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How to Help Your Kids Deal With the “Scary News” They See On TV

The concept may seem redundant. But “scary news”—the seemingly endless onslaught of disturbing and frightening information we’re exposed to daily—has an even greater impact on our kids. Child psychologists like Dr. Stephanie Marcy at Children’s Hospital Los Angeles are here to help.

While adults may be able to mitigate the often violent, tragic and disturbing words and images that assault us from every angle in today’s 24-hour news cycle, even we are likely to suffer from sensory overload from time to time. Imagine what it’s like for children, often unwitting consumers of troubling content that they are too young to process. How are they to respond to, much less understand, the graphic and emotionally charged content they may be exposed to? We asked Dr. Stephanie Marcy, a pediatric psychologist at Children’s Hospital Los Angeles, to share her advice on how to help children deal with scary news.

TURN OFF THE TV
Be aware when your children are present during coverage of a tragic event or natural disaster. Young children may not have the capacity to separate the events on TV from their own life. Even events that happened some time ago, or very far away, can seem immediate and close by to young children.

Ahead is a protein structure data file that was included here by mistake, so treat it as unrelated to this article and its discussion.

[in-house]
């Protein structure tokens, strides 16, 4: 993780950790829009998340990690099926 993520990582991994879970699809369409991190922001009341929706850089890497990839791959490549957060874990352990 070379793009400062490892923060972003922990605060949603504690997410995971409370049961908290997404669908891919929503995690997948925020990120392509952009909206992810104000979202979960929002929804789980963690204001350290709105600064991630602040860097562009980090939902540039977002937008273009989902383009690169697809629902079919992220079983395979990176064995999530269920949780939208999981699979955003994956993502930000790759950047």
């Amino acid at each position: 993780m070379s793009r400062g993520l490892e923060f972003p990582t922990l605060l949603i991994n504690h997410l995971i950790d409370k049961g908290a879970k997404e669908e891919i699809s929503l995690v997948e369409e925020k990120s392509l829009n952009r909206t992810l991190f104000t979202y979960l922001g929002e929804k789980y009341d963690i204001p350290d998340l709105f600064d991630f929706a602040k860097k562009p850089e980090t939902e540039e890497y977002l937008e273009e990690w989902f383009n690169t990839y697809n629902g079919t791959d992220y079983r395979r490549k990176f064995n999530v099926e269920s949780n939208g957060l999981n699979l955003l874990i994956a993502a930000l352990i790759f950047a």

DON’T SHARE YOUR ANXIETIES WITH YOUR CHILDREN
Beware of children overhearing troubling issues that may be beyond their understanding or ability to cope with when you discuss the news with other adults.

BE CALM AND REASSURING
When a child begins to fear tragic events in their own life as a result of exposure to events happening elsewhere, the most reassuring thing you can do is calmly explain that the child is safe, and that you have everything under control. Rely on the comfort of routine to impart a sense of security.

DON’T DISCUSS MORE THAN YOUR CHILD WANTS TO HEAR
Determine what is appropriate to share with your child based on their developmental level. Don’t share information that they cannot properly process, or that they are unlikely to be directly affected by. Start by sharing basic information you may be concerned they would hear somewhere else. Then listen closely to your child and let them lead the conversation. Respond to their questions in an age-appropriate manner, and give them the time to process the information and return with other questions later.

HELP YOUR CHILD REACH OUT
Helping those directly impacted by tragedy can often be the best balm for a troubled soul. This is true for both adults and children. Help your child gain a sense of control by assisting them in sending well wishes or otherwise supporting victims.

SEEK HELP
If you are concerned that your child has witnessed events that may be causing significant anxiety and trauma, do not hesitate to reach out for professional assistance. Displaying your love and support is paramount, but your child’s pediatrician will be able to recommend the best professional protocol for you to pursue.

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